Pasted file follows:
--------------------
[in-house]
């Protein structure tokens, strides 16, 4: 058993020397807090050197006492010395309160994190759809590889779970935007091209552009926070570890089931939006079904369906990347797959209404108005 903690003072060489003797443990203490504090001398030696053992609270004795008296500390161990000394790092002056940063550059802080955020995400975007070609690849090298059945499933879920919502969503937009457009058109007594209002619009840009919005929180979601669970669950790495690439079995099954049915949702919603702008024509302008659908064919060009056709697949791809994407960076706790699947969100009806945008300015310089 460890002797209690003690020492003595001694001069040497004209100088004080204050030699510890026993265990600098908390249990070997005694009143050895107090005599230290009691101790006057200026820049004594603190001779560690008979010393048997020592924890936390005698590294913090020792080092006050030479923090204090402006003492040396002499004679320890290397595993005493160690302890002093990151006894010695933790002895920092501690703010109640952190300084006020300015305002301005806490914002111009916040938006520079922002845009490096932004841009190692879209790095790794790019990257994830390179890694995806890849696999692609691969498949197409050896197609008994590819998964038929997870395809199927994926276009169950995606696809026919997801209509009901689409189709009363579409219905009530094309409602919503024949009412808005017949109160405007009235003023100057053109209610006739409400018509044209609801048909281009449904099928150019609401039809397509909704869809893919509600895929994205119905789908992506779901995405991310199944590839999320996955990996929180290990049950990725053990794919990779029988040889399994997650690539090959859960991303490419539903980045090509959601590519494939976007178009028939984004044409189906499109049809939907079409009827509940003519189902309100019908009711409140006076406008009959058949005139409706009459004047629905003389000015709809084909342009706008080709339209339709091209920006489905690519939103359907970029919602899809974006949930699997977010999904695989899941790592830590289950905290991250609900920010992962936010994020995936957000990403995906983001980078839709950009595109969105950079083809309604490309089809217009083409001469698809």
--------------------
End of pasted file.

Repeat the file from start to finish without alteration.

[in-house]
């Protein structure tokens, strides 16, 4: 058993020397807090050197006492010395309160994190759809590889779970935007091209552009926070570890089931939006079904369906990347797959209404108005 903690003072060489003797443990203490504090001398030696053992609270004795008296500390161990000394790092002056940063550059802080955020995400975007070609690849090298059945499933879920919502969503937009457009058109007594209002619009840009919005929180979601669970669950790495690439079995099954049915949702919603702008024509302008659908064919060009056709697949791809994407960076706790699947969100009806945008300015310089 460890002797209690003690020492003595001694001069040497004209100088004080204050030699510890026993265990600098908390249990070997005694009143050895107090005599230290009691101790006057200026820049004594603190001779560690008979010393048997020592924890936390005698590294913090020792080092006050030479923090204090402006003492040396002499004679320890290397595993005493160690302890002093990151006894010695933790002895920092501690703010109640952190300084006020300015305002301005806490914002111009916040938006520079922002845009490096932004841009190692879209790095790794790019990257994830390179890694995806890849696999692609691969498949197409050896197609008994590819998964038929997870395809199927994926276009169950995606696809026919997801209509009901689409189709009363579409219905009530094309409602919503024949009412808005017949109160405007009235003023100057053109209610006739409400018509044209609801048909281009449904099928150019609401039809397509909704869809893919509600895929994205119905789908992506779901995405991310199944590839999320996955990996929180290990049950990725053990794919990779029988040889399994997650690539090959859960991303490419539903980045090509959601590519494939976007178009028939984004044409189906499109049809939907079409009827509940003519189902309100019908009711409140006076406008009959058949005139409706009459004047629905003389000015709809084909342009706008080709339209339709091209920006489905690519939103359907970029919602899809974006949930699997977010999904695989899941790592830590289950905290991250609900920010992962936010994020995936957000990403995906983001980078839709950009595109969105950079083809309604490309089809217009083409001469698809």